- Make any digital adjustments required (see Section 4, below)
- Save as a TIFF This should be 8-bit, Adobe RGB (1998) at 300ppi and a sufficient file size to be reproduce in all Media and Exhibition if successful.
- Open the TIFF above and make a copy and resize the copy to 1920 pixels on the longest dimension.
In Adobe Photoshop: Image>Image Size>set the longest dimension to 1920 pixels. Make sure that the check boxes for Constrain proportions and Resample image are checked and that the method is Bicubic. Please ignore the resolution field.
In Adobe Lightroom: In the export dialogue under Image Sizing, check the box for Resize To Fit. From the dropdown, select Width & Height, set W:1920 H:1920 pixels.
In Apple Aperture: Create an Export Preset in the Export Dialogue File->Export->Version, select ‘Edit’ from the ‘Export Preset’ list. Click on the ‘+’ in the bottom left corner of the Export Preset dialog. Name your export preset, and then set the image format to JPEG. Tick Include Metadata. Set ‘Size to:’ to ‘Fit within (Pixels)’ and both Width and Height to 1920 pixels.
- Save the file as a JPEG at the quality setting 10 (this is the image that will be judged -see 2 (i) above)
In Adobe Photoshop: File>Save As> select JPG and set the quality to 10.
In Adobe Lightroom: in the Export Dialogue under File Settings select jpg and set the quality to 100, leave the Limit File Size To box unchecked. Export.
In Apple Aperture: in the Export Preset set the image quality to 10.
4. Image adjustment guidelines
- The image should be a faithful representation of the original scene.
- Localised adjustments should be used appropriately.
- Allowances will not be made for poorly colour-managed, over-saturated, or over-sharpened images.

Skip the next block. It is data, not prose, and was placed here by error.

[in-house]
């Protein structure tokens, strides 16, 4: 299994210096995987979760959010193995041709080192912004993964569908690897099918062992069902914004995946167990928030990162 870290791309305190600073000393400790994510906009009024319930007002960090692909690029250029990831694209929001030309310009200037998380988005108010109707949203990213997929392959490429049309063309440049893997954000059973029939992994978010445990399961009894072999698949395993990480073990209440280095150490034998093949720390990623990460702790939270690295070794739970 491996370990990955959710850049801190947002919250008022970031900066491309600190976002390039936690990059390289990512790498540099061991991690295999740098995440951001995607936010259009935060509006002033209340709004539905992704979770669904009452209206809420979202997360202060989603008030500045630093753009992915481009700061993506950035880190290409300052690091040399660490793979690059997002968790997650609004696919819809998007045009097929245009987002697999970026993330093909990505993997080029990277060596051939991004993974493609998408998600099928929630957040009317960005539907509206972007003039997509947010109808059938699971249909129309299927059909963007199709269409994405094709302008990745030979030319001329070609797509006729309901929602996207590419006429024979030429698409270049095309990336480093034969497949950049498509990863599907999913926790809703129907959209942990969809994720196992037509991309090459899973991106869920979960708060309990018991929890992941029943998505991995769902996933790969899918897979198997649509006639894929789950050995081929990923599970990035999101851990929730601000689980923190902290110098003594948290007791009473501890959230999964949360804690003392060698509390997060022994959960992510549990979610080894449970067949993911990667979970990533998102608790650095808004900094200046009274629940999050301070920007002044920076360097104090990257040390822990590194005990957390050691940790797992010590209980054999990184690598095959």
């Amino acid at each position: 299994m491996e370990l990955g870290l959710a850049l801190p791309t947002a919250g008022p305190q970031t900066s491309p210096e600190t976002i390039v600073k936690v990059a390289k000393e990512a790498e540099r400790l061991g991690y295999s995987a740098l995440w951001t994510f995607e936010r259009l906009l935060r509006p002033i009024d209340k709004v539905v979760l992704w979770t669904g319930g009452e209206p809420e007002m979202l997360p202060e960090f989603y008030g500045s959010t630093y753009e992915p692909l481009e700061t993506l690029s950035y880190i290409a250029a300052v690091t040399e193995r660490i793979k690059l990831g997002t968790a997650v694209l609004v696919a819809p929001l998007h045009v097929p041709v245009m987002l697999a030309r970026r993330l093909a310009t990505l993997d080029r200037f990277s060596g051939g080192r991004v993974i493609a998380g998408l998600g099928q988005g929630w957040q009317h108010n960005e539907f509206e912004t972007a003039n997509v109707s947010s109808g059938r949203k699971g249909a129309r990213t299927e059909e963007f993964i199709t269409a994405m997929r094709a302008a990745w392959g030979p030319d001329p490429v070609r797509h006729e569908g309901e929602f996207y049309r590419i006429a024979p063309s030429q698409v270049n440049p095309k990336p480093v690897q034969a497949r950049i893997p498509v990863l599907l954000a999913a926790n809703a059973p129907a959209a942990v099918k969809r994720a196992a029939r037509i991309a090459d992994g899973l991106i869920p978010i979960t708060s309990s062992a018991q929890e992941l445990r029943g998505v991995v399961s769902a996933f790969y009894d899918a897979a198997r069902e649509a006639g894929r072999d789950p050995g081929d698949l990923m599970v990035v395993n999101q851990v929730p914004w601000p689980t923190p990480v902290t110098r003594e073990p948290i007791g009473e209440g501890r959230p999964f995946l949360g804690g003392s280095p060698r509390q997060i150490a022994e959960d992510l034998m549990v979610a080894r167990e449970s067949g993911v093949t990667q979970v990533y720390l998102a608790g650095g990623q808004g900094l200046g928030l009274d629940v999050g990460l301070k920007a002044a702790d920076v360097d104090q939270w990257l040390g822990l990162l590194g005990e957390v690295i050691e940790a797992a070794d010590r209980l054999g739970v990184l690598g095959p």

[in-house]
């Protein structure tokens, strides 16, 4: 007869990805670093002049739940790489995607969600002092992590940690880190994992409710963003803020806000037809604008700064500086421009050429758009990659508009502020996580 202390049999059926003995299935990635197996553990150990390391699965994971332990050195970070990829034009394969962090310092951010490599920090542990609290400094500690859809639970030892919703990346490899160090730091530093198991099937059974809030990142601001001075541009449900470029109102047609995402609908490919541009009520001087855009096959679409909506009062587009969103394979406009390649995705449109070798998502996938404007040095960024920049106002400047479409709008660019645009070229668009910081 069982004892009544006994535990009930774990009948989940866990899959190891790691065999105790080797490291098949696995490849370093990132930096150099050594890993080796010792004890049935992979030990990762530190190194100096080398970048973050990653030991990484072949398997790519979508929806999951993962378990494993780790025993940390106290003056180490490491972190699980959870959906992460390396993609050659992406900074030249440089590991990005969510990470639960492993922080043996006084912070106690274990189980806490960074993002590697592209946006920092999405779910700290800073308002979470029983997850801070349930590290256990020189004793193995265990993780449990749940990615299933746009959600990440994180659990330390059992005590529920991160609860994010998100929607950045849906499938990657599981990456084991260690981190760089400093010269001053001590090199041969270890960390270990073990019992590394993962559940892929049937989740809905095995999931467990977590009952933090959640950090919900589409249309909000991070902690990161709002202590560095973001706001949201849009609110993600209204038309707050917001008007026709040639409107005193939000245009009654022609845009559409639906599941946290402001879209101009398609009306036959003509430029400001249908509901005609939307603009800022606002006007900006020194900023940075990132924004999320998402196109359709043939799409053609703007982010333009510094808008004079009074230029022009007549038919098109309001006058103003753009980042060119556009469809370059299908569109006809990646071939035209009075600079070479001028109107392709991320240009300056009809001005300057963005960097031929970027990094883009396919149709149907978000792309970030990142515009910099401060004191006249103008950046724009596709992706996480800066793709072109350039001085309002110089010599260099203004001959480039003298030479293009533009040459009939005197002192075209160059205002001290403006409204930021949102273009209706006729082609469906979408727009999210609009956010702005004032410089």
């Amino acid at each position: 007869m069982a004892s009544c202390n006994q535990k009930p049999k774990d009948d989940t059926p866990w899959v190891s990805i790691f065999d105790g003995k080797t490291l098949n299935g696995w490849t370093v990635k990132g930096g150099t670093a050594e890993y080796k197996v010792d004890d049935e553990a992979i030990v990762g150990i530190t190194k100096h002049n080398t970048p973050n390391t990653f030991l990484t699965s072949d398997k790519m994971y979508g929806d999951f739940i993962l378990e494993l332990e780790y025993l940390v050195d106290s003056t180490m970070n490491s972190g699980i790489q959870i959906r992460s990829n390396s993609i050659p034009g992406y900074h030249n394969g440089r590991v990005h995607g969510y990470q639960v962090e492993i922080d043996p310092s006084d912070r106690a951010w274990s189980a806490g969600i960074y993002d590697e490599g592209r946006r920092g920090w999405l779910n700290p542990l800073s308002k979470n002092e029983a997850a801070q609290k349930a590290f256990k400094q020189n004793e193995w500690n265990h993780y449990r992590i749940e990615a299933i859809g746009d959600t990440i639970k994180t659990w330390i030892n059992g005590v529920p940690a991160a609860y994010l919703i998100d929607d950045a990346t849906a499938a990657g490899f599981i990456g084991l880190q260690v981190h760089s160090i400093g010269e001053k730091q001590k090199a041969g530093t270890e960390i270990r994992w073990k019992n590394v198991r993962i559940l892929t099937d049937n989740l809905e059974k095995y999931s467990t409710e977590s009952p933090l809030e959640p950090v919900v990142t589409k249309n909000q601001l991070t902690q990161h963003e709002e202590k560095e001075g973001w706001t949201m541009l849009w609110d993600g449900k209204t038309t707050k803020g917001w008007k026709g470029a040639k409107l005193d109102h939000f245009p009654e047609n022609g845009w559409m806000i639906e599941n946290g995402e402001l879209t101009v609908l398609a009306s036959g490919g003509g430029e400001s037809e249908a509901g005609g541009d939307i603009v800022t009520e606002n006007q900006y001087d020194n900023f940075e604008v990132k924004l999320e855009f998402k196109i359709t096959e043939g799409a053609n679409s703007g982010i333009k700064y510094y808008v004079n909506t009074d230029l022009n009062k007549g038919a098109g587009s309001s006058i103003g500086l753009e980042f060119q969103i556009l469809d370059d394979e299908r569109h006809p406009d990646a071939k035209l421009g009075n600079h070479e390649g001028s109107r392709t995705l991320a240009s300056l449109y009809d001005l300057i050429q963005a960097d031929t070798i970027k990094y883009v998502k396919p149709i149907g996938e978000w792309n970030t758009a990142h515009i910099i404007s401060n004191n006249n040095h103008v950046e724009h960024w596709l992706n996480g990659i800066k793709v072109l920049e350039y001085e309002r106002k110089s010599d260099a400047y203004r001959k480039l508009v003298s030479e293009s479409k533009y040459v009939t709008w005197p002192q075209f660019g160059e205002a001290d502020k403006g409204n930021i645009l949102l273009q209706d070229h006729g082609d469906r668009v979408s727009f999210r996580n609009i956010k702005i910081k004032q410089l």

- Some adjustment or editing is allowed.
The objective is to remain faithful to the original experience, and to never deceive the viewer or misrepresent the reality of nature.
Adjustments that are allowed:
- removal of sensor dust spots
- removal of chromatic aberration
- removing background noise (in moderation)
- levels (in moderation)
- curves (in moderation)
- colour (in moderation)
- saturation (in moderation)
- contrast work (in moderation)
- shadow and highlights (in moderation)
- sharpening (including selective sharpening) in moderation
- cropping in moderation and as long as a suitable high-res TIFF file can be supplied for printing a large exhibition display
- dodging, burning and toning (in moderation)
- neutral density gradients (in moderation)
- removing lens vignetting
- panoramas ie panoramas created from several images that have been taken from the same location and at the same time, and then combined or stitched using digital techniques, and resulting in a wider view than can be achieved with most wide-angle lenses. Stitched images are only allowed in the following categories: Animals in their Environment, Botanical Realms, Creative Visions of Nature, Eric Hosking Award, Nature in Black and White, Wildscapes and the young categories – 15-17 Years, 11-14 Years and 10 Years and Under. (NB: stitched panoramas must be declared in caption information)
- Multiple exposures are allowed if this is a feature of the camera and the result is one single file. Entrants must state in the caption if their image is a multiple exposure.
- Adjustments that are NOT allowed
- adding or removing animals, parts of animals, plants, distractions, people etc
- composites and sandwich shots that add elements
- Some adjustment or editing is allowed.